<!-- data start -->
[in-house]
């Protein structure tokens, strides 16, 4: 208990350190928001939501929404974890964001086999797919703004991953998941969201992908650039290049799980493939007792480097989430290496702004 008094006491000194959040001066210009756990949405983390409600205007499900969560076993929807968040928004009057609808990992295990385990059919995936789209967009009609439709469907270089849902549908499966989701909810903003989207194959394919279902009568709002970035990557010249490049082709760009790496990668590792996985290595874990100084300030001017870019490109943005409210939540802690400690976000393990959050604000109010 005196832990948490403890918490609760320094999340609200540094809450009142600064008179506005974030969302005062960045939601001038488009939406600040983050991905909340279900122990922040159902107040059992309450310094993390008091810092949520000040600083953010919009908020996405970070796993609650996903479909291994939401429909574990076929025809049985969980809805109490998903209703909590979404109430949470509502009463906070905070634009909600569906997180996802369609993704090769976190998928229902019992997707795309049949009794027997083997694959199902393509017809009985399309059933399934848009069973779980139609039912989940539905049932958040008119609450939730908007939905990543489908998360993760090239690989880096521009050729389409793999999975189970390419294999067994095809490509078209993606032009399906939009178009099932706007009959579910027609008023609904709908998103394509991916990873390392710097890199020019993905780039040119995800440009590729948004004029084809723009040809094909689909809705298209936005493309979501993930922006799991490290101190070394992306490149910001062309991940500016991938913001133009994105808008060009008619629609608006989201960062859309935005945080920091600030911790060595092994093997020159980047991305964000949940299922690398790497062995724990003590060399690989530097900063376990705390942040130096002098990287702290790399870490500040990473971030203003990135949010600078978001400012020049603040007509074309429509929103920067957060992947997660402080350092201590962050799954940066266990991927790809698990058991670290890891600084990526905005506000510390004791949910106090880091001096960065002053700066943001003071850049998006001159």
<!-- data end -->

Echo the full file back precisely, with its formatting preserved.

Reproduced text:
[in-house]
């Protein structure tokens, strides 16, 4: 208990350190928001939501929404974890964001086999797919703004991953998941969201992908650039290049799980493939007792480097989430290496702004 008094006491000194959040001066210009756990949405983390409600205007499900969560076993929807968040928004009057609808990992295990385990059919995936789209967009009609439709469907270089849902549908499966989701909810903003989207194959394919279902009568709002970035990557010249490049082709760009790496990668590792996985290595874990100084300030001017870019490109943005409210939540802690400690976000393990959050604000109010 005196832990948490403890918490609760320094999340609200540094809450009142600064008179506005974030969302005062960045939601001038488009939406600040983050991905909340279900122990922040159902107040059992309450310094993390008091810092949520000040600083953010919009908020996405970070796993609650996903479909291994939401429909574990076929025809049985969980809805109490998903209703909590979404109430949470509502009463906070905070634009909600569906997180996802369609993704090769976190998928229902019992997707795309049949009794027997083997694959199902393509017809009985399309059933399934848009069973779980139609039912989940539905049932958040008119609450939730908007939905990543489908998360993760090239690989880096521009050729389409793999999975189970390419294999067994095809490509078209993606032009399906939009178009099932706007009959579910027609008023609904709908998103394509991916990873390392710097890199020019993905780039040119995800440009590729948004004029084809723009040809094909689909809705298209936005493309979501993930922006799991490290101190070394992306490149910001062309991940500016991938913001133009994105808008060009008619629609608006989201960062859309935005945080920091600030911790060595092994093997020159980047991305964000949940299922690398790497062995724990003590060399690989530097900063376990705390942040130096002098990287702290790399870490500040990473971030203003990135949010600078978001400012020049603040007509074309429509929103920067957060992947997660402080350092201590962050799954940066266990991927790809698990058991670290890891600084990526905005506000510390004791949910106090880091001096960065002053700066943001003071850049998006001159």